Contractor Amey provides highway maintenance services to Sheffield City Council through the £2bn ‘Streets Ahead’ PFI contract and when rain and floods hit South Yorkshire early in November, its workers were on the front line.
Transport Network gets a briefing from Darren Butt, Amey’s Streets Ahead account director, on how the contractor and the community fought the floods.
Tell us about the work you did before the rain hit to mitigate the impact of possible flooding.
We rely on the Environment Agency’s weather and flood warning system to inform us of the likelihood of local flooding. As soon as we get an alert of rainfall likely to have an impact on our communities, a range of proactive and preventative works begin for Streets Ahead.
Our work includes actively inspecting known priority sites across the highway network. The areas worst affected tend to be low points where water pools, although these can usually be kept clear by making sure gullies are cleaned in advance and that discharge points, such as sewers and other culverts or water courses, are clear.
We also manage and tailor shift patterns to ensure adequate resources are available during adverse weather events.
This preparation work took place in advance of the heavy rain, which hit South Yorkshire on 7 November.
Environment department Defra had recently recognised that streets in the city were clean and relatively litter free. To what extent did this help?
We have invested extensively in reducing litter levels in local hotspots and making our cleaning regimes effective and efficient as part of the Streets Ahead programme. The recognition from Defra was testament to the hard work and proactive approach we have adapted to street cleaning since the start of the programme.
What sort of work did you do to manage the flooding when the rain fell and the river levels rose?
Between 7 and 8 November, Sheffield experienced a deluge of wet weather, with over 64mm of rainfall. As river levels rose we remained in close contact with agencies across South Yorkshire, taking part in emergency co-ordination calls including the Environment Agency, emergency services and other council services.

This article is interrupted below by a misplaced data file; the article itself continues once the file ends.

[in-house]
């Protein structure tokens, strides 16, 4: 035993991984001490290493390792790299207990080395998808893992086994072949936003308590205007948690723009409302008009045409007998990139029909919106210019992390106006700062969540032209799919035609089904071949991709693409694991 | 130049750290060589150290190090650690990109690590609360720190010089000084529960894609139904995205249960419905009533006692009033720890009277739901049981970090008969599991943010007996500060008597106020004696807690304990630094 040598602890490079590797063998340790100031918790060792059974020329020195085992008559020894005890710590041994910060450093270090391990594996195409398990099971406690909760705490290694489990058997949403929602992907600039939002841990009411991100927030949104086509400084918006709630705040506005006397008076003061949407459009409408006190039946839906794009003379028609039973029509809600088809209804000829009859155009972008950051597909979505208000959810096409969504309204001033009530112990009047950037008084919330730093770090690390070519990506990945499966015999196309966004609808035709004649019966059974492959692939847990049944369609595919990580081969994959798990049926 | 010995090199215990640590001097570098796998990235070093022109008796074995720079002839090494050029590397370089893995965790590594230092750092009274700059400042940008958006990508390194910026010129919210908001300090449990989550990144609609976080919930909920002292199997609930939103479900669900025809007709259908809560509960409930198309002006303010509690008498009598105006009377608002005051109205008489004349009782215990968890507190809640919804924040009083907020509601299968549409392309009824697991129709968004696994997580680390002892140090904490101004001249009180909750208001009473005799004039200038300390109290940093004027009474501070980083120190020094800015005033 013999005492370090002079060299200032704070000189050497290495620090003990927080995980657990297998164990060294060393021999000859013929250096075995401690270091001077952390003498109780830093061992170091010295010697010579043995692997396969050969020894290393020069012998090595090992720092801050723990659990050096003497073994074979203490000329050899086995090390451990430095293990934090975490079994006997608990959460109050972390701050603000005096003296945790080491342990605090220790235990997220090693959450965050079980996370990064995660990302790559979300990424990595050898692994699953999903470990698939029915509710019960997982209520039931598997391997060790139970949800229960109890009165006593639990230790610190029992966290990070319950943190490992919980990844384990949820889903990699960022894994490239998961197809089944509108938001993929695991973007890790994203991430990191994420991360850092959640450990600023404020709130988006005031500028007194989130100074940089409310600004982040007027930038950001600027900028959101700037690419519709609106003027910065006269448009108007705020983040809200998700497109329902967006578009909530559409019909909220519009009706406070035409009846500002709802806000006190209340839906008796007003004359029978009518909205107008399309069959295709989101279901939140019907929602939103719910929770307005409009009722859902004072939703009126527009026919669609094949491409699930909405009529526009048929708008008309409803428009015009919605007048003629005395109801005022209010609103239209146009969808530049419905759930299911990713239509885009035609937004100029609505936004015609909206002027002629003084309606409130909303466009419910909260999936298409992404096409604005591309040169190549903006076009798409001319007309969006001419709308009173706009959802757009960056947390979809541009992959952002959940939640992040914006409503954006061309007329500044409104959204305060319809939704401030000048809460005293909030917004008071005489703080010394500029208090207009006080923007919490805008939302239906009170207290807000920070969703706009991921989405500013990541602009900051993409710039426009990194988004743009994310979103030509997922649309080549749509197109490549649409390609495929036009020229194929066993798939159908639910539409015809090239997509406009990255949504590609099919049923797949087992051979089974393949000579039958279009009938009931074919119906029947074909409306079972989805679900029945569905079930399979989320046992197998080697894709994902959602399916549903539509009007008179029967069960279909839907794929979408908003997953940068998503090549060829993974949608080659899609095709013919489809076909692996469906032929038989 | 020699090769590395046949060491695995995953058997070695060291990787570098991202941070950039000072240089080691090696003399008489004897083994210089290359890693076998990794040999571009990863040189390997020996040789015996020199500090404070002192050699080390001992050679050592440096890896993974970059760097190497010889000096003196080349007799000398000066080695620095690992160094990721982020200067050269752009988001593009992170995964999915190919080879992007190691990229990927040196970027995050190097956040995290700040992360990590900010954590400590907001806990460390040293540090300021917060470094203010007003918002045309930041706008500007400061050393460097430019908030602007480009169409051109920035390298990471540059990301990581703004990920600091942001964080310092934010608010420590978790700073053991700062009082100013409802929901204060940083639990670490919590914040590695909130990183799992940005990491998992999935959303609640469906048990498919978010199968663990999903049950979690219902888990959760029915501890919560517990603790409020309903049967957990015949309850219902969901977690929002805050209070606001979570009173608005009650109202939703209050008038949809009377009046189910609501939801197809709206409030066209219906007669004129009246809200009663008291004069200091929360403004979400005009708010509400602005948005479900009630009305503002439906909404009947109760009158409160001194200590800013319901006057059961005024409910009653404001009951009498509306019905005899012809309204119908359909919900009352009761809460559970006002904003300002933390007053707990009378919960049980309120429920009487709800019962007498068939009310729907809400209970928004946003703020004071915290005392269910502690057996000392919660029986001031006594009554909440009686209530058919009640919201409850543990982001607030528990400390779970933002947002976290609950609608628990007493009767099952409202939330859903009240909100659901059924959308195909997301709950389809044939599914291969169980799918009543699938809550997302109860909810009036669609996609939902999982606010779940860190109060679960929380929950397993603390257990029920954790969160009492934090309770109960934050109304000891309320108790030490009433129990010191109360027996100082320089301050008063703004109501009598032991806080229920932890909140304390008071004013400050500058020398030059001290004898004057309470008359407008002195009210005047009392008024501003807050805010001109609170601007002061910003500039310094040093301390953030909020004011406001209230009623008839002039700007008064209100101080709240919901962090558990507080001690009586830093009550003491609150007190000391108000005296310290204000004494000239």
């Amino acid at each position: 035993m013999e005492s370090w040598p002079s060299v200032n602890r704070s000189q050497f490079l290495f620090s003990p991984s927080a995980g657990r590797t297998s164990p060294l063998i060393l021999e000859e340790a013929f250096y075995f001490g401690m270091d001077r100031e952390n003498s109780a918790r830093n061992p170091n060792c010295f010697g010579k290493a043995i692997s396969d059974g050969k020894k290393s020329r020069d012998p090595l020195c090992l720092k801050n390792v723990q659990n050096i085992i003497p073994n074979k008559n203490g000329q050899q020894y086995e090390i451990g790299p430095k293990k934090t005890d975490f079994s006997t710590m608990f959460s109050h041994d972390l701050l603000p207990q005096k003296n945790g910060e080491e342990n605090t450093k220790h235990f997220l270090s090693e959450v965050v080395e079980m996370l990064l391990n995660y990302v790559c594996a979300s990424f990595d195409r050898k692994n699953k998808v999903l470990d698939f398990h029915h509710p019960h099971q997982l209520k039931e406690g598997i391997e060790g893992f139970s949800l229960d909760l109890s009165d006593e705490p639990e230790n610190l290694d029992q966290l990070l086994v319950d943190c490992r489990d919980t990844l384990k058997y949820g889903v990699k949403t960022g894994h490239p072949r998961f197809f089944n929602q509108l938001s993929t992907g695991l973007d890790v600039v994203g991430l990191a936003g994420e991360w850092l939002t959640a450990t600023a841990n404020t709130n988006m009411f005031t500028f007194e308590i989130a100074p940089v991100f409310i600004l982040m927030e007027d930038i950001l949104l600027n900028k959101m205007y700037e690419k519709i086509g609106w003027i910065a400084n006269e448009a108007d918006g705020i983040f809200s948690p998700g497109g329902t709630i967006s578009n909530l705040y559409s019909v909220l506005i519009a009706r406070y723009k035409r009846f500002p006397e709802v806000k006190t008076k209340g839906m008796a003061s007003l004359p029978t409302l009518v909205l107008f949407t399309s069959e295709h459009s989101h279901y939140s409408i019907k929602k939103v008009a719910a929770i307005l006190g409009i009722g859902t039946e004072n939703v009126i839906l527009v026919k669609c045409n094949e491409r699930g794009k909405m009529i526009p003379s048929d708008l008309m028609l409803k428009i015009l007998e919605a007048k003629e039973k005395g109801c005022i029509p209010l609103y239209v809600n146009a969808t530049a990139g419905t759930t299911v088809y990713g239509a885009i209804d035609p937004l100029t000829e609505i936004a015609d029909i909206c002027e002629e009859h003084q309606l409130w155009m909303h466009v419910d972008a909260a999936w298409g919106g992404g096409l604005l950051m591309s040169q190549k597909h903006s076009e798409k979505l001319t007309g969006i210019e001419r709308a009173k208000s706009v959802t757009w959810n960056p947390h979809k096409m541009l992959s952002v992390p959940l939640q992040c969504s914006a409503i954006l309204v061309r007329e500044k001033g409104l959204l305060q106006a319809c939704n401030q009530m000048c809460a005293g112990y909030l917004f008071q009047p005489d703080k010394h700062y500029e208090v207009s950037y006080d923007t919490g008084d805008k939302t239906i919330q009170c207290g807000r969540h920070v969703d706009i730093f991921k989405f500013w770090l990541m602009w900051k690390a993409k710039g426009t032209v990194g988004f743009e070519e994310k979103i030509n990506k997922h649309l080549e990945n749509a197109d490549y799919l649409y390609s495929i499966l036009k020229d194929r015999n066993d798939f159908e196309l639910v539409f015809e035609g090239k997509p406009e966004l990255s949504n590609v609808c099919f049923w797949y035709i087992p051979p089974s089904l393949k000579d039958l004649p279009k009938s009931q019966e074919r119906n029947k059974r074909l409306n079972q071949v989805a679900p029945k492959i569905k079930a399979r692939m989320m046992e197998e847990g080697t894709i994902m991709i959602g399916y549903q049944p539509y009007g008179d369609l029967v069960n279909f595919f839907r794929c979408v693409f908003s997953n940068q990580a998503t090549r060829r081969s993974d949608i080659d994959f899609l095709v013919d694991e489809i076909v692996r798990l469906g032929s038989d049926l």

When the parameters were met, we closed the flood gates on Sheffield’s new flood defence system.
The new Lower Don Flood Defence system is activated, when needed, by Amey as part of its contract with Sheffield City Council. This is done as soon as predictions come in via weather warning systems.
The response involves checking and closing flood gates, along with several non-return valves to reduce the risk of high river levels infiltrating drains and causing flooding.
As the heavy rain continued, we continued to monitor the city’s 50 or so highway flooding hotspots by visiting sites as well as monitoring them by CCTV, where it was available.
By the afternoon, it was becoming clear that problems were going to continue into the night and so we pulled in extra resources to cope with increasing demand.
We had extra support from our subcontractors and suppliers, plus staff in other areas stayed on to take calls and keep people updated on social media. Other operational teams were also drafted in to proactively patrol the city with shovels, removing blockages from gullies wherever they found them.
As the situation worsened, sand bags were issued to a number of sites and affected properties. Further assistance was provided to clear any blockages to river channels and remove debris from entry grills to culverts.
What was it like at its worst?
A number of major roads became impassable, including Meadowhall Road, near the shopping centre. In total around 30 roads had to be closed and diversions put in place.
There was some localised flooding, and a number of residents calling us requesting assistance. We took over 1,100 calls during the flood period.